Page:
Her family home in danger of being repossessed after her dad skips bail and disappears, Ozark teen Ree Dolly (Jennifer Lawrence) breaks the local code of conduct by confronting her kin about their conspiracy of silence. Should she fail to track her father down, Ree Dolly, her younger siblings, and their disabled mother will soon be rendered homeless.
In the book, the Gail/Ree relationship is elaborated much more. The director, Debra Granik, said that they filmed a lot the scenes on that Gail/Ree timeline that they had to drop from the final cut of the film out because of time restraints. See more »
When Ashlee is playing on a trampoline with two rocking horses, Ree tells her to "bring Brownie and Cupcake and come in." Ashlee is first seen sitting on Brownie while Cupcake, the pink horse, lies on its side. As she gets off the trampoline, however, Ashlee is riding Cupcake and Brownie is lying on its side. See more »
This film tells the sad story of inbred, poverty-stricken, Missouri Ozark hillbillies trying to scratch out a living on poor soil and even worse personal resources, so it was no wonder meth production was embraced as a life-changing profit center that had the illegal potential to change their lives for the better. Their poor lives before meth had a certain dignity in the hard struggle for survival in an uncaring world that had passed them by or never allowed them to catch up, either or both, but cheap and dangerous drug production leading to fast but risky money took these unfortunates down a road that surely few would have chosen if they had a chance beforehand to see any of the personal and social harm it created in a society already at great risk of decent survival. What great harm it did was shown and acted brilliantly, as it pushed these already at-risk people lower down the chain of life than before and surely even lower than the wild animals they had to kill for food.
A young girl of 17, seeming older than her years, beaten up and beaten down, wary of those around her but needing their help, and with 2 young siblings and a helpless mother to care for, she learned that her drug-making, drugged-out father disappeared and missed a court date for a drug arrest, and the most important task of her life then became finding her father before they lost their meager home to bondsmen, as that sorry home place was all they had in the world but it was home and she intended with all her heart and soul to do whatever it took to keep it and her family together. The acting throughout was appropriately serious to deadly, with hardly even a smile to be seen, and left us thankful as seldom before for whatever our own lives give us compared to those in the story.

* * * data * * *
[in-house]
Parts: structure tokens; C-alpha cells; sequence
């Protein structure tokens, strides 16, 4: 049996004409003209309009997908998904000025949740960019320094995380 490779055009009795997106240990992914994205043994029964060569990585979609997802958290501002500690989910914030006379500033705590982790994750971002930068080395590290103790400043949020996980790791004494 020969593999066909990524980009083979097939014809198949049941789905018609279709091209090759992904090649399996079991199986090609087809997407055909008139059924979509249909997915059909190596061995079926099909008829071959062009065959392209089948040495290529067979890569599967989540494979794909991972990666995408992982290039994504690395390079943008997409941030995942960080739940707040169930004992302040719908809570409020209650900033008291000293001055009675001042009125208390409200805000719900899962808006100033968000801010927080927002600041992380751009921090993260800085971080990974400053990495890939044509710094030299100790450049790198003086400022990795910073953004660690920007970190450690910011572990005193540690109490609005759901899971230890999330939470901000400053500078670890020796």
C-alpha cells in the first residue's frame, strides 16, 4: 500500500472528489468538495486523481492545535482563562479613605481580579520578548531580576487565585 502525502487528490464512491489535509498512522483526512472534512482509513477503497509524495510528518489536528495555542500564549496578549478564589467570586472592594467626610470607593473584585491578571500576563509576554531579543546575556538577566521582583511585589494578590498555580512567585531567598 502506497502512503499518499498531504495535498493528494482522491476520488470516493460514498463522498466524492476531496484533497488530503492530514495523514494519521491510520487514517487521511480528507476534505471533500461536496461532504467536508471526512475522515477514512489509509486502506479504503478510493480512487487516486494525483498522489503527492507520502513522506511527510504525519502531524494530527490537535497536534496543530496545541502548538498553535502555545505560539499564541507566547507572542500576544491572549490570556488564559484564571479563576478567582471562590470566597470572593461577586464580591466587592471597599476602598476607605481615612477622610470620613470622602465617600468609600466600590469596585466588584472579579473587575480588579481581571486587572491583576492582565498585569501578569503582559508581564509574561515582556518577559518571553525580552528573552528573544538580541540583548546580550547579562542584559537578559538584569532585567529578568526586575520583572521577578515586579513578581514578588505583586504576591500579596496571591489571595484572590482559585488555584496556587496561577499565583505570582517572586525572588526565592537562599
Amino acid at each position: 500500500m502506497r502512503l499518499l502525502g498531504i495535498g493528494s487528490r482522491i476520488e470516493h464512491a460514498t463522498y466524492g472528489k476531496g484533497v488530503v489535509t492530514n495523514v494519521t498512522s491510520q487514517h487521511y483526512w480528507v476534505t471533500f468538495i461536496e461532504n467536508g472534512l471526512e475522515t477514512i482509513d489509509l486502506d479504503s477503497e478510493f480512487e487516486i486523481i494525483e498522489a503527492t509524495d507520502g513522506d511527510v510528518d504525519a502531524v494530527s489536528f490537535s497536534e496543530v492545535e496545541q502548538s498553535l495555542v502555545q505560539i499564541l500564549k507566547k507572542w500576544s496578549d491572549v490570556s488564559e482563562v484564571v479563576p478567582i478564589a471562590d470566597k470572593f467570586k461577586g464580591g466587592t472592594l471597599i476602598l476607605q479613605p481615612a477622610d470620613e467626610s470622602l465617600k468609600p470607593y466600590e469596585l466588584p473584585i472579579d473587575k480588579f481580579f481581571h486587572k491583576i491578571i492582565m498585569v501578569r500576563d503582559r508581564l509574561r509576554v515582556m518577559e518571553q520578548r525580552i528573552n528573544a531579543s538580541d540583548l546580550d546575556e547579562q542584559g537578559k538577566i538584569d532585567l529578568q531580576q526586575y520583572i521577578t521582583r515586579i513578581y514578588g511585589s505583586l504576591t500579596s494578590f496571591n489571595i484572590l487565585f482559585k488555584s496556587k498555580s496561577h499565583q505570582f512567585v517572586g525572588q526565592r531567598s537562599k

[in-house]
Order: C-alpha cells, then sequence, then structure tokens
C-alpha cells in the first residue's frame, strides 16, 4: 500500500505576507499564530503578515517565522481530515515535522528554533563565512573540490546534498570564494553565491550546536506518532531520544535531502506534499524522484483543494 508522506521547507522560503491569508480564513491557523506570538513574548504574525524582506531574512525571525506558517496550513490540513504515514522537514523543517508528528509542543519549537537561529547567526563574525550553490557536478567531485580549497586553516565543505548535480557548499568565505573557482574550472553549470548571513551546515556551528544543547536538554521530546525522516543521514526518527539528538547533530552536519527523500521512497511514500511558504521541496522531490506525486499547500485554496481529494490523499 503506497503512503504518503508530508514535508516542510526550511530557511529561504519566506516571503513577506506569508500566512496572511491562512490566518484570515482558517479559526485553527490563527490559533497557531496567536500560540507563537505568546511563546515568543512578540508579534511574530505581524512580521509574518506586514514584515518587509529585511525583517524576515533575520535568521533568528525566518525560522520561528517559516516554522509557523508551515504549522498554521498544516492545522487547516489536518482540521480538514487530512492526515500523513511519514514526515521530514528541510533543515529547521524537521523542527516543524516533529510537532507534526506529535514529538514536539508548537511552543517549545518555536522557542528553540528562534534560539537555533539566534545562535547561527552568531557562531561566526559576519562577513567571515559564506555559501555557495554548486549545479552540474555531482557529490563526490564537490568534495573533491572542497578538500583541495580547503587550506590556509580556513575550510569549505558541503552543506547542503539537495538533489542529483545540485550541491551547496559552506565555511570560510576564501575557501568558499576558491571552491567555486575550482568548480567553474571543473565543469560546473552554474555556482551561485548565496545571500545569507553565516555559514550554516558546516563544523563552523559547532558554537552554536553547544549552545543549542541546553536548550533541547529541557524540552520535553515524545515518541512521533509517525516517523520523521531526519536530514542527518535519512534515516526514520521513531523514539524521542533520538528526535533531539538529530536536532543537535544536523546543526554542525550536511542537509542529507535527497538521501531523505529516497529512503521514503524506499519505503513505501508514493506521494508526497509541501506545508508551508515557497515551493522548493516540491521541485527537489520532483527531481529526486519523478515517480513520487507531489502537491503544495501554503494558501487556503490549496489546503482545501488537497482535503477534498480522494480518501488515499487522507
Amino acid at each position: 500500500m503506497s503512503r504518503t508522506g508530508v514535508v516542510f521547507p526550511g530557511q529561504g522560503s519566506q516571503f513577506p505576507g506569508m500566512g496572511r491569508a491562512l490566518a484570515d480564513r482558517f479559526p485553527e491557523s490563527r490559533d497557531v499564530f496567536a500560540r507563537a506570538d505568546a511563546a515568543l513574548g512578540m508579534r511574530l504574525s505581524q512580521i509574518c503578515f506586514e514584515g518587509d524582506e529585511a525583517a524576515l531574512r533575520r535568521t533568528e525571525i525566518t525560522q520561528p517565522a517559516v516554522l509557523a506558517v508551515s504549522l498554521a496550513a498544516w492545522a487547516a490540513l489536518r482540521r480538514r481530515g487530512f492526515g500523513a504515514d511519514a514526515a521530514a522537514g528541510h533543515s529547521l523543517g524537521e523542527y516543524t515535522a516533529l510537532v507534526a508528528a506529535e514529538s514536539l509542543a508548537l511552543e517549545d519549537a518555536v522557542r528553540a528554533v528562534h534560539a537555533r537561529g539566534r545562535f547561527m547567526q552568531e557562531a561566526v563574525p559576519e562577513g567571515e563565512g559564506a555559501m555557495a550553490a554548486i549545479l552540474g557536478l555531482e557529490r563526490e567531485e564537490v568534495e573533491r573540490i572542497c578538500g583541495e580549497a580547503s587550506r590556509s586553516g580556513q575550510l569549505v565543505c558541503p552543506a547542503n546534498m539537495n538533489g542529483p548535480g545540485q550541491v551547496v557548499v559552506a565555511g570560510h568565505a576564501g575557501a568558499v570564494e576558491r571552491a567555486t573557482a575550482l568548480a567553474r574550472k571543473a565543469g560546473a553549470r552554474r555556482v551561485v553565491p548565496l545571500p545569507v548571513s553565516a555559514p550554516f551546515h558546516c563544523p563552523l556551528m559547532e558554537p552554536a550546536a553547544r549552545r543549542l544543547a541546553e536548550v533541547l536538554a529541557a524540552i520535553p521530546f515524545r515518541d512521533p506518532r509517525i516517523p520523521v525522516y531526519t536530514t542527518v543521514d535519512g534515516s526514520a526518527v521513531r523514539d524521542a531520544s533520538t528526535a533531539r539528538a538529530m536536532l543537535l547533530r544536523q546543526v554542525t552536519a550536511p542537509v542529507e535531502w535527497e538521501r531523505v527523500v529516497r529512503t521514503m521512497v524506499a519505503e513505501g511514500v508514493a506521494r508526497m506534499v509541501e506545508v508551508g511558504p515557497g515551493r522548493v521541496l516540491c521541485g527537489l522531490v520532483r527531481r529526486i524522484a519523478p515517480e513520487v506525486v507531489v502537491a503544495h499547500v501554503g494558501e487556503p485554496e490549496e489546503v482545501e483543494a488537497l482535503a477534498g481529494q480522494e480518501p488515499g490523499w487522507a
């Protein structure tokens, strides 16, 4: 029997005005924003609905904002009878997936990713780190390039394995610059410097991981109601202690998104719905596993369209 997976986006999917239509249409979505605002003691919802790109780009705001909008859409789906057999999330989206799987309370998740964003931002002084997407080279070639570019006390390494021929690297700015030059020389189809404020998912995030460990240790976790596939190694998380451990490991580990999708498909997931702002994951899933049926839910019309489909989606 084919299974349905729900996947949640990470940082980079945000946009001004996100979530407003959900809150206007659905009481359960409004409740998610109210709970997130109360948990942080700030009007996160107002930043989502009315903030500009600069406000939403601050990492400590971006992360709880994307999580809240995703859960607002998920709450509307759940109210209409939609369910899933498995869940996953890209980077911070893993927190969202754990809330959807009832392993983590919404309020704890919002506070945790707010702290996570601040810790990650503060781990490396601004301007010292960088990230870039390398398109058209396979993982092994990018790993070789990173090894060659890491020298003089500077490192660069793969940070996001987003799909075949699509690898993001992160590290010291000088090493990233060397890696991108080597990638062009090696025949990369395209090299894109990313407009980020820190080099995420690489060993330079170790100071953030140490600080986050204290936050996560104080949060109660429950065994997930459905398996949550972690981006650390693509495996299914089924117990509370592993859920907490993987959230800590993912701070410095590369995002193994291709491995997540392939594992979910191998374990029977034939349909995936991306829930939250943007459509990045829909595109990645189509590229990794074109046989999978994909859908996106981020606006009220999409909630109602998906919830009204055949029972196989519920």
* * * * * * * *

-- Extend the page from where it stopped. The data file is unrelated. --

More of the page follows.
Such a grim and foreboding task the daughter had, with imminent harm threatening around every corner she turned and behind every door on which she knocked, even those of relatives. Determination can get you far, but only so far unless you get a few breaks, and that long quest for a decent break was what kept viewer's eyes glued to the screen until it all played out in the end as could be expected in that dire situation.
Bleak, stark, harsh, mean, cruel...all those tough adjectives were present in full force throughout her search, but present also was her eternal fire of human spirit and family duty that would never quit. When actual survival is at stake, this story showed well that some of us truly can find the right stuff to survive when no better choices are possible.
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